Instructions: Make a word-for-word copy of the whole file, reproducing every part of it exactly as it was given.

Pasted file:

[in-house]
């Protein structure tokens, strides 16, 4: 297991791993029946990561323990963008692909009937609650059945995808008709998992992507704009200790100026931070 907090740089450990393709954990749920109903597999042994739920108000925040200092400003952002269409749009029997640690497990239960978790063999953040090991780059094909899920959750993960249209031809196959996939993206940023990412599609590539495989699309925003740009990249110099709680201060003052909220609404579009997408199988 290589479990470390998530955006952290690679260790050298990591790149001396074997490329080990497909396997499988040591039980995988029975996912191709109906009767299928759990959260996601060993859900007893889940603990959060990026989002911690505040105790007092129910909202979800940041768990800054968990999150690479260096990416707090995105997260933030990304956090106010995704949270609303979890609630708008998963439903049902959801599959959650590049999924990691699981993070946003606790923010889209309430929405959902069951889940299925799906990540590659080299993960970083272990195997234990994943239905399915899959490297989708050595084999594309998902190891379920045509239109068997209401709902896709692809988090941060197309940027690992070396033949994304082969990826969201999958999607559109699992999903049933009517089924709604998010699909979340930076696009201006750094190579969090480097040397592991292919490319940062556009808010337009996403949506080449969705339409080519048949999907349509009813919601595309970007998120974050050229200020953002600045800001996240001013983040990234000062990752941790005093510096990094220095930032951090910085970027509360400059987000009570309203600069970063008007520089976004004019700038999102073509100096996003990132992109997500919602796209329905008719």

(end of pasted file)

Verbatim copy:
[in-house]
């Protein structure tokens, strides 16, 4: 297991791993029946990561323990963008692909009937609650059945995808008709998992992507704009200790100026931070 907090740089450990393709954990749920109903597999042994739920108000925040200092400003952002269409749009029997640690497990239960978790063999953040090991780059094909899920959750993960249209031809196959996939993206940023990412599609590539495989699309925003740009990249110099709680201060003052909220609404579009997408199988 290589479990470390998530955006952290690679260790050298990591790149001396074997490329080990497909396997499988040591039980995988029975996912191709109906009767299928759990959260996601060993859900007893889940603990959060990026989002911690505040105790007092129910909202979800940041768990800054968990999150690479260096990416707090995105997260933030990304956090106010995704949270609303979890609630708008998963439903049902959801599959959650590049999924990691699981993070946003606790923010889209309430929405959902069951889940299925799906990540590659080299993960970083272990195997234990994943239905399915899959490297989708050595084999594309998902190891379920045509239109068997209401709902896709692809988090941060197309940027690992070396033949994304082969990826969201999958999607559109699992999903049933009517089924709604998010699909979340930076696009201006750094190579969090480097040397592991292919490319940062556009808010337009996403949506080449969705339409080519048949999907349509009813919601595309970007998120974050050229200020953002600045800001996240001013983040990234000062990752941790005093510096990094220095930032951090910085970027509360400059987000009570309203600069970063008007520089976004004019700038999102073509100096996003990132992109997500919602796209329905008719």